According to Global Strategy Group, the poll also shows that 44 percent of voters said they disapproved of Fitzpatrick’s job performance while 33 percent approve. That included 40 percent of Republicans approving with 37 percent disapproving.

The pollsters surveyed 626 likely 2022 General Election voters in the First Congressional District on June 24 and 25. The findings have a margin of error of +/-3.9 percent.

Still, Christopher Nicholas, a veteran Republican consultant, said Ehasz will have a tough time beating incumbent Fitzpatrick.

“Her poll shows that when people find out Fitzpatrick is pro-life and she is pro-choice, her vote percentage goes up above his. Trouble is, no one knows who she is and that won’t be the only issue that the campaigns will talk about,” Nicholas said. “In addition to having no name ID she also has no money, so she has a hard road in front of her.”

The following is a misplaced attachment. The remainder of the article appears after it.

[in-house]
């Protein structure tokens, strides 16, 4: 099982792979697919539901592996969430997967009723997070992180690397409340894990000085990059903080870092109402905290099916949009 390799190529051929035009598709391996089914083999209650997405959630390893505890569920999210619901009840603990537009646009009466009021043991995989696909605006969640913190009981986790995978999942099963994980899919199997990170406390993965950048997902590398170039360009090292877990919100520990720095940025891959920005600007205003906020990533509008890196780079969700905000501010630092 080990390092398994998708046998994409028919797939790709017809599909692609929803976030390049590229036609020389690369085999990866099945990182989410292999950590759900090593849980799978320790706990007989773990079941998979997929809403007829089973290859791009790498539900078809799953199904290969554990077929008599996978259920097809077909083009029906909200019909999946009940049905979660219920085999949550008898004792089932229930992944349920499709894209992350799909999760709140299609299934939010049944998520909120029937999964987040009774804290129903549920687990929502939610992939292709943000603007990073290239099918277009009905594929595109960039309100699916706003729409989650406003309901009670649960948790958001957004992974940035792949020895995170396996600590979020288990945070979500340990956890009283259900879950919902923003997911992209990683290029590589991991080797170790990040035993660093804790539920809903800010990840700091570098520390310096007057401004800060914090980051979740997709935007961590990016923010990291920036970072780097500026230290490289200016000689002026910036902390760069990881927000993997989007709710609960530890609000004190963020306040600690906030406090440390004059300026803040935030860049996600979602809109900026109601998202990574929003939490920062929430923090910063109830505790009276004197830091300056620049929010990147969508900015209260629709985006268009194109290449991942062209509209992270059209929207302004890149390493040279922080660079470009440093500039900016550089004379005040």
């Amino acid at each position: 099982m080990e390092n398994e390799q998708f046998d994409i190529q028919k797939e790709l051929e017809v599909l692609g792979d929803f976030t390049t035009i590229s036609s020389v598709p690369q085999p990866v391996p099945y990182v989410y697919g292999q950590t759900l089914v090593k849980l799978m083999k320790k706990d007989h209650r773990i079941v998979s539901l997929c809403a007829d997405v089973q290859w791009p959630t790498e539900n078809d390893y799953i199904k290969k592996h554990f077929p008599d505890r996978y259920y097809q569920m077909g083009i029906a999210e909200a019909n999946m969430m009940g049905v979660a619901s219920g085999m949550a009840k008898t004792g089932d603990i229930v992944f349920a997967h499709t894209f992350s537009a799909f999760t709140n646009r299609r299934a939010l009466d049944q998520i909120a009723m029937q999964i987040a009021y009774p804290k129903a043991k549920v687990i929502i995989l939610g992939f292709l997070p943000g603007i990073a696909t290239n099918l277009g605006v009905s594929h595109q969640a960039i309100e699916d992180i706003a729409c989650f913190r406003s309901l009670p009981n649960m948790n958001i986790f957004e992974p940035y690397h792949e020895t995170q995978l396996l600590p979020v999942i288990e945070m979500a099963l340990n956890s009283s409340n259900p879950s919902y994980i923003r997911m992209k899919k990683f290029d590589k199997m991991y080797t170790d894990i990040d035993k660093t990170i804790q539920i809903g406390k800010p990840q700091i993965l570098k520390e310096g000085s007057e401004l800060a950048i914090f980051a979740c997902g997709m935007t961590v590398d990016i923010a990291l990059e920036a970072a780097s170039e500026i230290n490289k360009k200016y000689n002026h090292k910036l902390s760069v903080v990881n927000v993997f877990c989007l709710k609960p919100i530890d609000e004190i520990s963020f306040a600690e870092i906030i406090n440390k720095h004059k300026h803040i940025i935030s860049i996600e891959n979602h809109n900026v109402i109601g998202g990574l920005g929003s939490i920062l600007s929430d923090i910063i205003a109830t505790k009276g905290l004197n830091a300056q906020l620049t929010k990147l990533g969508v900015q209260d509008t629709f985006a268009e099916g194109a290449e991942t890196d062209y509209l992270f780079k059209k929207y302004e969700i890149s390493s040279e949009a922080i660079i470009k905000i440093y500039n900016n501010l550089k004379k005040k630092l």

Ehasz graduated from West Point and is an Iraq War veteran. She is a former Apache helicopter pilot and company commander. A Bensalem resident, she left the Army to study for a master’s degree at Oxford University.

Fitzpatrick, a former FBI agent and federal prosecutor, was embedded with U.S. Special Forces as part of Operation Iraqi Freedom.

In the 117th Congress, he was elected co-chair of the bipartisan Problem Solvers Caucus. Fitzpatrick is the ranking member of the House Foreign Affairs Subcommittee on Europe, Energy, the Environment, and Cyber, and he was appointed by House leadership to currently serve on the House Permanent Select Committee on Intelligence (HPSCI) and as a Commissioner on the Commission on Security and Cooperation in Europe, also known as the U.S. Helsinki Commission.